Photography by Ian L. Sitren

Posts tagged “C-47

Flying By With the Sigma 150-600mm Lens

Some more photos working with the Sigma 150-600mm F5-6.3 DG OS HSM | S lens. On my Canon 1DMkIV. The flying photos were shot at 600mm and only 1/200th shutter speed. It was mounted on an Induro monopod and a Foba ball head.

The slower shutter speed is to capture the prop blur. It is indeed a beast of lens and mounted to a I series Canon body makes for a big heavy package. Panning with this at 600mm will take some more practice. Also I will try it handheld. Right now I am thinking this has some real possibilities. Love the color fidelity and reach of this lens. At 600mm on that body it is the equivalent of 780mm.

The aircraft at the Palm Springs Air Museum; a Red Tail P-51 Mustang “Bunny” dedicated to the famed Tuskegee Airmen of World War II. And the C-47 “What’s Up Doc?”.

Sigma_P51-20180901-_DM40025

Sigma_C47-20180830-_DM40046

Sigma_C47-20180830-_DM40127


Gear Swing C-47

Fun video I get to do. At the Palm Springs Air Museum as the photographer and social media manager.

Routine annual maintenance and a gear swing on the C-47 “What’s Up Doc?”. Yes it works! Thanks!

 


Berlin Airlift 70 Years Ago

I really enjoy the purpose when my videos and photos get to share both excitement and history. Here with the Palm Springs Air Museum.

The Berlin Airlift 70 years ago started on June 24, 1948. From our Palm Springs Air Museum friend, Brooks Wachtel, Emmy Award Winner and Co-Creator of the epic History Channel series “DogFights”. More below…

“The Soviet Union began the Berlin Blockade. It was an attempt to gain control over the allied sections of the city by preventing food from reaching the inhabitants.

The allies answered with the largest airlift in history, flying in supplies on the gamble that the Soviets would not launch an overt and provocative attack on these aircraft.

By April, 1949, they were flying in more supplies than had previously been delivered by rail. In May the humiliated Soviets gave up and opened the land routes.”

In total, the USAF delivered 1,783,573 tons and the RAF 541,937 tons, nearly two-thirds of which was coal, on 278,228 flights to Berlin. The Royal Australian Air Force delivered 7,968 tons of freight and 6,964 passengers during 2,062 sorties. The C-47s and C-54s together flew over 92 million miles in the process, almost the distance from Earth to the Sun. At the height of the Airlift, one plane reached West Berlin every thirty seconds. Pilots came from the United States, United Kingdom, Australia, Canada, New Zealand, and South Africa.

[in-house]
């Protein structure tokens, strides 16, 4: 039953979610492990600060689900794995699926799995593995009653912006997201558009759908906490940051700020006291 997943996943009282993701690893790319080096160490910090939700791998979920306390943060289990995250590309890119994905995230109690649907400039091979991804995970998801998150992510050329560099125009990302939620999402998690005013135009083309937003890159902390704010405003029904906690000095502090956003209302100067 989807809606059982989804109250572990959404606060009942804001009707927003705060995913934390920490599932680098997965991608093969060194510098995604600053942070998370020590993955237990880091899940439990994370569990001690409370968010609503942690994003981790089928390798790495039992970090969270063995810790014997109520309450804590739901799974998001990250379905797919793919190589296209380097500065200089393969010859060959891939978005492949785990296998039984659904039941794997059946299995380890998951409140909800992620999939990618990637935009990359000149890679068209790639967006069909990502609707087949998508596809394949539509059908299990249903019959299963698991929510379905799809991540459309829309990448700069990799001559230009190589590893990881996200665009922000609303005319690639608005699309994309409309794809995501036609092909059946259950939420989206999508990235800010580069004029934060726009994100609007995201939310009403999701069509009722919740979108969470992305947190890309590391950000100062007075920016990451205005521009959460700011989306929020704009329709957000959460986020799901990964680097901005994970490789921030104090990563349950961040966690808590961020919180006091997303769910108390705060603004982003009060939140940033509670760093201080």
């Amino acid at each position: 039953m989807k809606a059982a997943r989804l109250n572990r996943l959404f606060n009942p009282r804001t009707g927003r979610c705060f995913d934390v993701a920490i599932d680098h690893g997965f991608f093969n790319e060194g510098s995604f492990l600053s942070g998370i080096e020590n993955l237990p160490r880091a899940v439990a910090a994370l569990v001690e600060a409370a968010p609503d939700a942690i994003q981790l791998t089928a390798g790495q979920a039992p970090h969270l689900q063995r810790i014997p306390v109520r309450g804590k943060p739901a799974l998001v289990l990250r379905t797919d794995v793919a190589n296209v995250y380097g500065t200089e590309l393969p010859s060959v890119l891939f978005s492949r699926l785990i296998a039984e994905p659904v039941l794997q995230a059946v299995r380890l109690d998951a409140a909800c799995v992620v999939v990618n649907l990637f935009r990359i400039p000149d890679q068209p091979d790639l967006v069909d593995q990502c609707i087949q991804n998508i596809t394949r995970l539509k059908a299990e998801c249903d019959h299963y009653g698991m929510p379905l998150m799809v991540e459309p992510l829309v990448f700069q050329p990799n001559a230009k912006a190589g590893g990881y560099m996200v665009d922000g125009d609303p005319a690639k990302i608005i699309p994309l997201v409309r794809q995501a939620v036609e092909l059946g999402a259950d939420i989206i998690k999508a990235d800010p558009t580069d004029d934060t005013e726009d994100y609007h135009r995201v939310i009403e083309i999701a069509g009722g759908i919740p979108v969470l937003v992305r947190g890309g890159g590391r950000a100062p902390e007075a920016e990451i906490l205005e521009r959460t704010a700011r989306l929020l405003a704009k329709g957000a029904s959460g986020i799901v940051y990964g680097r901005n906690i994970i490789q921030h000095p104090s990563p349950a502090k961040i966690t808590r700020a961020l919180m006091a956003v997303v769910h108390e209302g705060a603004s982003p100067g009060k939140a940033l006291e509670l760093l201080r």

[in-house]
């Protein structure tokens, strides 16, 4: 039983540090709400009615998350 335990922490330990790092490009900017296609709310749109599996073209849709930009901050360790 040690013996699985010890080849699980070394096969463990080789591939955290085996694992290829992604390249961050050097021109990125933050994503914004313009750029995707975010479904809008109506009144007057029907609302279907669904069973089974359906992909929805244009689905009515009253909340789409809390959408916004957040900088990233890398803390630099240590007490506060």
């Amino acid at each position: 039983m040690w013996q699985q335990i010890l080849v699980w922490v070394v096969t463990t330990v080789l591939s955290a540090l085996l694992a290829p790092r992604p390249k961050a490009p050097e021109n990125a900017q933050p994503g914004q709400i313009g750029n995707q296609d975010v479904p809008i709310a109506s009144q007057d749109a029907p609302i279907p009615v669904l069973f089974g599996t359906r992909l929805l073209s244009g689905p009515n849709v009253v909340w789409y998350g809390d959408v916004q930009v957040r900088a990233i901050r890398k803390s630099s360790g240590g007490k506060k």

The C-47 “What’s Up Doc?” is a veteran of the Berlin Airlift. And right now in the air-conditioned hangars of the Palm Springs Air Museum where you can watch “Doc” undergoing it’s routine annual inpsection. That is something you will not see everyday. Check it out!


C-47 Memorial Day

Hey everyone! Come join me for Memorial Day weekend on the Palm Springs Air Museum C-47. Friday through Monday. Not only am I the photographer, but I am your stewardess too lol 🙂


Flying At Hangar 24

So much fun last Saturday at Hangar 24 Brewery in Redlands with the Palm Springs Air Museum! I really enjoy watching people having fun watching, getting people in the Air Museum P-51 Mustang and being a part of taking them up in the C-47. (me in the red cap) Outstanding!

H24-C47


That Was A Lot

That was a lot; 3 days at the Planes Of Fame Air Show in Chino, 5 days with the Palm Springs Photo Festival and hosting the Sandro Miller workshop at the Palm Springs Air Museum. This morning flying in the Air Museum C-47 “What’s Up Doc?”. Then on to Hangar 24 Brewery in Redlands with the Air Museum C-47 again and the P-51 Mustang “Bunny” for ride flights. Fun to fly and then the Brewery patio with a great beer!


Love The Smiles

I truly enjoy seeing our flight guests coming back from their adventures flying in vintage warbirds. Brings a smile to my face as big as their smiles! Among my duties as photographer and social media manager at the Palm Springs Air Museum.